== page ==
Work

What you don’t know is before we met, I had work done. A plastic surgery of the soul. I was nipping and tucking and augmenting and – reducking. I was way different. I had turned from my ways. What I didn’t know was my ways had turned too. My ways had followed. I turned around and there they were, turning tricks. Am I repetitive? Am I addictive? At the least I’m fucking uncreative.

Sorry about that. No, not for swearing, it had assonance. And not for swearing again, it’s a poetic term. I’m sorry about that. That white knuckleheaded night in which I closed my fist around what I wanted and would not let go. You were what I wanted. Or what the wine wanted. Excuse me for the excuse.

See, you’re 25; it’s fine. But I’m 29, and it’s not fine. Statements like “boys will be boys” or  “the girl can’t help it” or “girls who are boys” are just barely acceptable anymore. Soon I will be 30, the age of accountability – though that age seems to age with me – and I’m supposed to have it together, in labeled bins, where it can be easily located. Actually, I do have it together. In a whitewashed tomb. Yes, and when I saw you, I flipped a lid and out jumped my bones. And then I jumped yours. All right, it wasn’t a long distance jump, so you would say there’s nothing to be guilty about. But it was still a competition, and I will not be winning the crown of righteousness.

Incidentally, Jesus was 30 when he started ministry. But then, he started by saying, “it is not the healthy who need a doctor, but the sick…for I have not come to call the righteous, but sinners.” There’s no confusing me for righteous. Not even the ‘80s slang definition of the word. But I’m working on it.

A few nights after I met you, at Bible Club, I helped an Artist do a set of paintings with the kids. Upon each little square mural, he had sketched, in pencil, a line. “You can paint however you want, you just have to stay below this line,” he said, and the kids tried. They did. But inevitably, lines were crossed, apologies were offered, and a wet rag was applied, until there was a pile of filthy rags. And when the kids had all painted, the Artist laid out all the abstracted squares, refining, repositioning, until, remarkably, resplendently, it was Art. I never thought it would work. But then, it wasn’t because of our work. It was because of the Artist.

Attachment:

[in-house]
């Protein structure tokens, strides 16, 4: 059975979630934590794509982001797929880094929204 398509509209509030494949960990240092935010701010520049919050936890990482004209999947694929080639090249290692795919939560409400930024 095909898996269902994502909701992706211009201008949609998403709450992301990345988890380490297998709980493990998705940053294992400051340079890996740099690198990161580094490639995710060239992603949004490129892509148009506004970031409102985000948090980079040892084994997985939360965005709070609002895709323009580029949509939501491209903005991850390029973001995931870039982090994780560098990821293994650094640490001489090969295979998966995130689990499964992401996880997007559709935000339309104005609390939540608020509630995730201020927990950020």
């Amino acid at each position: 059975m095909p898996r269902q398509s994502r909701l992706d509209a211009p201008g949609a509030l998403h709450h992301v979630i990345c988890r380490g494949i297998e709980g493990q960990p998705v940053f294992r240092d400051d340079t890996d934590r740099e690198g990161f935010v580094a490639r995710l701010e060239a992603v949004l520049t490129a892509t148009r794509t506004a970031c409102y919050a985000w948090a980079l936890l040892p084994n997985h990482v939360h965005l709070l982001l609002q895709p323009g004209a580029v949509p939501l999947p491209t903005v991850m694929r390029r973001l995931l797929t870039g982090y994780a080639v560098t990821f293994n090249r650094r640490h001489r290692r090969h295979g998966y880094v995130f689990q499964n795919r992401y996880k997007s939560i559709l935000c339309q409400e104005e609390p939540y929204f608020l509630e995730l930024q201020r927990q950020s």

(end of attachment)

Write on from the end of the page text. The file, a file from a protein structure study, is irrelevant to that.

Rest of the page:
Irate

“I think I have a talent for living. Perhaps I’m trying to make the most of something small for want of something better, but I think a true talent for living has the quality of creation, and if that’s the talent I was meant to have, I’m awfully glad I have it. I’d rather live a first-rate life than paint a second-rate picture.” -Samuel Taylor, Sabrina Fair

I read this line and the letters are clothes warm from the dryer, clinging and comforting: You can have a first-rate life. Then they are little jurors, pointing their serifs at me, with inquiry and suspicion: Why can’t you paint a second-rate picture? Then they are little forks in the road, poking and insisting, You can only do one.

If you have a career, a relationship, travel – there’s no time for anything else. If you write, perform, create – there’s no money for anything else. So I’m working part-time and writing part-time and the whole thing is a very tall and poorly constructed wedding cake with too many layers – leaning this way and that. How can I keep it together. Who’s going to eat it. I’m not even married.

Just last night, on a family video, I saw this fiendish red-faced red-headed boy, flailing a naked Barbie by the hair. He was intimate with his imagination. Barbie was an actress in his film, a backup singer in his concert, a character in his novel. He made it look so easy. I wanted to be him again.

Roast

You, insecurity, you, ego, you, sexuality…you will not succeed. I have stories to tell, not syndromes to whine about. You will not succeed.

You may stand between me and my art and pick your nose and make candles out of your ear wax and blow spit bubbles – but I will not be embarrassed by your orifice exploration.

I will knock you over and my art and I will crash into one another “like a couple of taxis on Broadway,” a line which Thelma Ritter so simply delivers in Rear Window. You’re not even what you seem. You’re Satan wearing a sandwich sign, shaking your ass on the sidewalk, trying to get me to buy your bullshit. Not happening, hot stuff.

And I won’t be conned into becoming a critic instead of an artist. One requires observation, the other vulnerability. I know which one is worth it. Fuck off, flamer. It’s going to take more than a lack of money, lack of talent and lack of direction – start locating some more lack ofs.

Now I’m going to clean the apartment. If you think you’ve distracted me, devil’s cake, than you’re dumber than I thought. I just want to clean the apartment.